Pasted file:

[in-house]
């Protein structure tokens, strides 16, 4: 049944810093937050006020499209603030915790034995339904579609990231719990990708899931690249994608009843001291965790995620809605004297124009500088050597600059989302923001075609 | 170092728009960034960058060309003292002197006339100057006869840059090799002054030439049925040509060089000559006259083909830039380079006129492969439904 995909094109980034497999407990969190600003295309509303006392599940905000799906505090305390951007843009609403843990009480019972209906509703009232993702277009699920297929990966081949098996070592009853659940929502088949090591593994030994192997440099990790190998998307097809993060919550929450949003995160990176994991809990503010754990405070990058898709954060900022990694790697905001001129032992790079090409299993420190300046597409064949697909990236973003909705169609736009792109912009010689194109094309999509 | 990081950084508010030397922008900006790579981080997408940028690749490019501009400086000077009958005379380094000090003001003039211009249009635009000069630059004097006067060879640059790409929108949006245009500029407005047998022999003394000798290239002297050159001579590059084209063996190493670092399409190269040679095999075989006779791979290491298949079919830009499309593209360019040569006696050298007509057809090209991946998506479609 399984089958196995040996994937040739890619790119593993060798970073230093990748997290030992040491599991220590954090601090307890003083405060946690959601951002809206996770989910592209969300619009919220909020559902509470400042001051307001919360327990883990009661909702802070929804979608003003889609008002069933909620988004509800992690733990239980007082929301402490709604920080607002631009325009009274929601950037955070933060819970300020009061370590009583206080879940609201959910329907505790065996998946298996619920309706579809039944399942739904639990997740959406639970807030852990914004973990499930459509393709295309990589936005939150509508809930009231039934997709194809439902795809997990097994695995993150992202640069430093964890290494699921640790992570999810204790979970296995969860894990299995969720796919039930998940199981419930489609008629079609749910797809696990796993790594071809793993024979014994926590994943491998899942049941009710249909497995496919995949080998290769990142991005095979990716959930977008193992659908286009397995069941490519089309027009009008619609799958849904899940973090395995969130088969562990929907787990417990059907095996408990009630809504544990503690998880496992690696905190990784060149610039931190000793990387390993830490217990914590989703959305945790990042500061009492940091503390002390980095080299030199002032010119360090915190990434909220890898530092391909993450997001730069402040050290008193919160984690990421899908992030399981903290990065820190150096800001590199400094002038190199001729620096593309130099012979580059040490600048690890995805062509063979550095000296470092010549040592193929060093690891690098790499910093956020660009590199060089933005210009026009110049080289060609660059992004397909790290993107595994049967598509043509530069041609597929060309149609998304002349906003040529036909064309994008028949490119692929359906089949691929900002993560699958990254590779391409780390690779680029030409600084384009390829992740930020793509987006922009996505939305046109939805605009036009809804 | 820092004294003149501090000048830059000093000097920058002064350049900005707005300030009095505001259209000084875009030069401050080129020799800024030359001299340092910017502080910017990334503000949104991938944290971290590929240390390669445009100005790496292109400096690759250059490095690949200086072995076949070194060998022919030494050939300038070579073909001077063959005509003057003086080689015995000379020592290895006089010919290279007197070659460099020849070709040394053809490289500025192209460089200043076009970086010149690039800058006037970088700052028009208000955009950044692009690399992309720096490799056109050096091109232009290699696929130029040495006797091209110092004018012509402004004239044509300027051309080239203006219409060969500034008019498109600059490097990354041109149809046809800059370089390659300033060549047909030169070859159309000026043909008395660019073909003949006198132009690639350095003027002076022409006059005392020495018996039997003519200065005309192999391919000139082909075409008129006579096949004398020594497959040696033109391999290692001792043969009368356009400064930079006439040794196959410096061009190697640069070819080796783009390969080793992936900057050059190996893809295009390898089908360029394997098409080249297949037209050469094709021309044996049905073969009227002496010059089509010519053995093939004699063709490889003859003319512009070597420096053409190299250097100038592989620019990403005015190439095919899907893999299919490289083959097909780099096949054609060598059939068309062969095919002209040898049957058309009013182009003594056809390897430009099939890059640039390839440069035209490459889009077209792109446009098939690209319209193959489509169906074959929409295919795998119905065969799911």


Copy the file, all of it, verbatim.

[in-house]
């Protein structure tokens, strides 16, 4: 049944810093937050006020499209603030915790034995339904579609990231719990990708899931690249994608009843001291965790995620809605004297124009500088050597600059989302923001075609 | 170092728009960034960058060309003292002197006339100057006869840059090799002054030439049925040509060089000559006259083909830039380079006129492969439904 995909094109980034497999407990969190600003295309509303006392599940905000799906505090305390951007843009609403843990009480019972209906509703009232993702277009699920297929990966081949098996070592009853659940929502088949090591593994030994192997440099990790190998998307097809993060919550929450949003995160990176994991809990503010754990405070990058898709954060900022990694790697905001001129032992790079090409299993420190300046597409064949697909990236973003909705169609736009792109912009010689194109094309999509 | 990081950084508010030397922008900006790579981080997408940028690749490019501009400086000077009958005379380094000090003001003039211009249009635009000069630059004097006067060879640059790409929108949006245009500029407005047998022999003394000798290239002297050159001579590059084209063996190493670092399409190269040679095999075989006779791979290491298949079919830009499309593209360019040569006696050298007509057809090209991946998506479609 399984089958196995040996994937040739890619790119593993060798970073230093990748997290030992040491599991220590954090601090307890003083405060946690959601951002809206996770989910592209969300619009919220909020559902509470400042001051307001919360327990883990009661909702802070929804979608003003889609008002069933909620988004509800992690733990239980007082929301402490709604920080607002631009325009009274929601950037955070933060819970300020009061370590009583206080879940609201959910329907505790065996998946298996619920309706579809039944399942739904639990997740959406639970807030852990914004973990499930459509393709295309990589936005939150509508809930009231039934997709194809439902795809997990097994695995993150992202640069430093964890290494699921640790992570999810204790979970296995969860894990299995969720796919039930998940199981419930489609008629079609749910797809696990796993790594071809793993024979014994926590994943491998899942049941009710249909497995496919995949080998290769990142991005095979990716959930977008193992659908286009397995069941490519089309027009009008619609799958849904899940973090395995969130088969562990929907787990417990059907095996408990009630809504544990503690998880496992690696905190990784060149610039931190000793990387390993830490217990914590989703959305945790990042500061009492940091503390002390980095080299030199002032010119360090915190990434909220890898530092391909993450997001730069402040050290008193919160984690990421899908992030399981903290990065820190150096800001590199400094002038190199001729620096593309130099012979580059040490600048690890995805062509063979550095000296470092010549040592193929060093690891690098790499910093956020660009590199060089933005210009026009110049080289060609660059992004397909790290993107595994049967598509043509530069041609597929060309149609998304002349906003040529036909064309994008028949490119692929359906089949691929900002993560699958990254590779391409780390690779680029030409600084384009390829992740930020793509987006922009996505939305046109939805605009036009809804 | 820092004294003149501090000048830059000093000097920058002064350049900005707005300030009095505001259209000084875009030069401050080129020799800024030359001299340092910017502080910017990334503000949104991938944290971290590929240390390669445009100005790496292109400096690759250059490095690949200086072995076949070194060998022919030494050939300038070579073909001077063959005509003057003086080689015995000379020592290895006089010919290279007197070659460099020849070709040394053809490289500025192209460089200043076009970086010149690039800058006037970088700052028009208000955009950044692009690399992309720096490799056109050096091109232009290699696929130029040495006797091209110092004018012509402004004239044509300027051309080239203006219409060969500034008019498109600059490097990354041109149809046809800059370089390659300033060549047909030169070859159309000026043909008395660019073909003949006198132009690639350095003027002076022409006059005392020495018996039997003519200065005309192999391919000139082909075409008129006579096949004398020594497959040696033109391999290692001792043969009368356009400064930079006439040794196959410096061009190697640069070819080796783009390969080793992936900057050059190996893809295009390898089908360029394997098409080249297949037209050469094709021309044996049905073969009227002496010059089509010519053995093939004699063709490889003859003319512009070597420096053409190299250097100038592989620019990403005015190439095919899907893999299919490289083959097909780099096949054609060598059939068309062969095919002209040898049957058309009013182009003594056809390897430009099939890059640039390839440069035209490459889009077209792109446009098939690209319209193959489509169906074959929409295919795998119905065969799911």